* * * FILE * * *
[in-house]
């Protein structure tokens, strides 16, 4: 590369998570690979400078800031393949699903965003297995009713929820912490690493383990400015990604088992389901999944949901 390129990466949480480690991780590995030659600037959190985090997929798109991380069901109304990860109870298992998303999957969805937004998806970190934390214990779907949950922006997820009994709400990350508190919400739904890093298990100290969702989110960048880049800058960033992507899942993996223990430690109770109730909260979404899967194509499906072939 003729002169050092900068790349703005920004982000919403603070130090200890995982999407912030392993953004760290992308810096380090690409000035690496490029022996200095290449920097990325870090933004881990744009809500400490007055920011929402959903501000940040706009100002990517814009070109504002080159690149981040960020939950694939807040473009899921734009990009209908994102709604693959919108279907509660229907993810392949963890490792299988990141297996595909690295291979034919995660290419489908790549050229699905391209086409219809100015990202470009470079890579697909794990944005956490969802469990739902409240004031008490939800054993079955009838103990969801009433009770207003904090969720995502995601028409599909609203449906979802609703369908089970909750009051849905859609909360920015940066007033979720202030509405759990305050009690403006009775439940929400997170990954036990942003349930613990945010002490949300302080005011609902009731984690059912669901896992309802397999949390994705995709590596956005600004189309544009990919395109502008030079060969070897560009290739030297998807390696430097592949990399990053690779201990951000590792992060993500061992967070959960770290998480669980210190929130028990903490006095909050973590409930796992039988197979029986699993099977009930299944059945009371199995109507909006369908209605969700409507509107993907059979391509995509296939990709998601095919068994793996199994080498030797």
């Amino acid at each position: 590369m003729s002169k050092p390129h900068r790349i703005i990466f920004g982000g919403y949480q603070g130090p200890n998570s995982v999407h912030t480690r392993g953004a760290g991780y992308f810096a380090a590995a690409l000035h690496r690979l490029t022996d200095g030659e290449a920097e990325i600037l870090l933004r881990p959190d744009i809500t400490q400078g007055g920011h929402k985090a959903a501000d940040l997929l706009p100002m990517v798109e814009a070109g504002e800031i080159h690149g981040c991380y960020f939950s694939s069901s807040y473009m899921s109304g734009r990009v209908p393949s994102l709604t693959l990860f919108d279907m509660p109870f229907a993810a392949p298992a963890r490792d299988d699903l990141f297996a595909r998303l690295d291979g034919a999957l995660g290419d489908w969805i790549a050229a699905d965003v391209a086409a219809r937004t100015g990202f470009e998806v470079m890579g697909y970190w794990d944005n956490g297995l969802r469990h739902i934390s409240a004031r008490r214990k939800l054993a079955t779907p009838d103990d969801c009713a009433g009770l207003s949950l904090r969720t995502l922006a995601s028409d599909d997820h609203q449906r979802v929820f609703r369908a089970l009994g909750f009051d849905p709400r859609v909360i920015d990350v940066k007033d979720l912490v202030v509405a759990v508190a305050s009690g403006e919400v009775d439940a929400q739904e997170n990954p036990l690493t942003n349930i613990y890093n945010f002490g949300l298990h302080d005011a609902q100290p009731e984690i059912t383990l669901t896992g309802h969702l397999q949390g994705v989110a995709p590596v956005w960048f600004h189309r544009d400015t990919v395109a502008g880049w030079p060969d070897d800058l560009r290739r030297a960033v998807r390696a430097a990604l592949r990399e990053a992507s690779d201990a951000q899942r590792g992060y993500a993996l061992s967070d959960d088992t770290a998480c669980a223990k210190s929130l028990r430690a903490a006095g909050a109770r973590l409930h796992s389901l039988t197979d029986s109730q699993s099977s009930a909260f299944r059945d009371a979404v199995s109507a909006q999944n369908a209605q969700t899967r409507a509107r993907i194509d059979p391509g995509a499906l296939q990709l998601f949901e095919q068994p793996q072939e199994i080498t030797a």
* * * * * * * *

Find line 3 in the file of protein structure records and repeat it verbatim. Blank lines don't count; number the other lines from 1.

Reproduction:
């Amino acid at each position: 590369m003729s002169k050092p390129h900068r790349i703005i990466f920004g982000g919403y949480q603070g130090p200890n998570s995982v999407h912030t480690r392993g953004a760290g991780y992308f810096a380090a590995a690409l000035h690496r690979l490029t022996d200095g030659e290449a920097e990325i600037l870090l933004r881990p959190d744009i809500t400490q400078g007055g920011h929402k985090a959903a501000d940040l997929l706009p100002m990517v798109e814009a070109g504002e800031i080159h690149g981040c991380y960020f939950s694939s069901s807040y473009m899921s109304g734009r990009v209908p393949s994102l709604t693959l990860f919108d279907m509660p109870f229907a993810a392949p298992a963890r490792d299988d699903l990141f297996a595909r998303l690295d291979g034919a999957l995660g290419d489908w969805i790549a050229a699905d965003v391209a086409a219809r937004t100015g990202f470009e998806v470079m890579g697909y970190w794990d944005n956490g297995l969802r469990h739902i934390s409240a004031r008490r214990k939800l054993a079955t779907p009838d103990d969801c009713a009433g009770l207003s949950l904090r969720t995502l922006a995601s028409d599909d997820h609203q449906r979802v929820f609703r369908a089970l009994g909750f009051d849905p709400r859609v909360i920015d990350v940066k007033d979720l912490v202030v509405a759990v508190a305050s009690g403006e919400v009775d439940a929400q739904e997170n990954p036990l690493t942003n349930i613990y890093n945010f002490g949300l298990h302080d005011a609902q100290p009731e984690i059912t383990l669901t896992g309802h969702l397999q949390g994705v989110a995709p590596v956005w960048f600004h189309r544009d400015t990919v395109a502008g880049w030079p060969d070897d800058l560009r290739r030297a960033v998807r390696a430097a990604l592949r990399e990053a992507s690779d201990a951000q899942r590792g992060y993500a993996l061992s967070d959960d088992t770290a998480c669980a223990k210190s929130l028990r430690a903490a006095g909050a109770r973590l409930h796992s389901l039988t197979d029986s109730q699993s099977s009930a909260f299944r059945d009371a979404v199995s109507a909006q999944n369908a209605q969700t899967r409507a509107r993907i194509d059979p391509g995509a499906l296939q990709l998601f949901e095919q068994p793996q072939e199994i080498t030797a």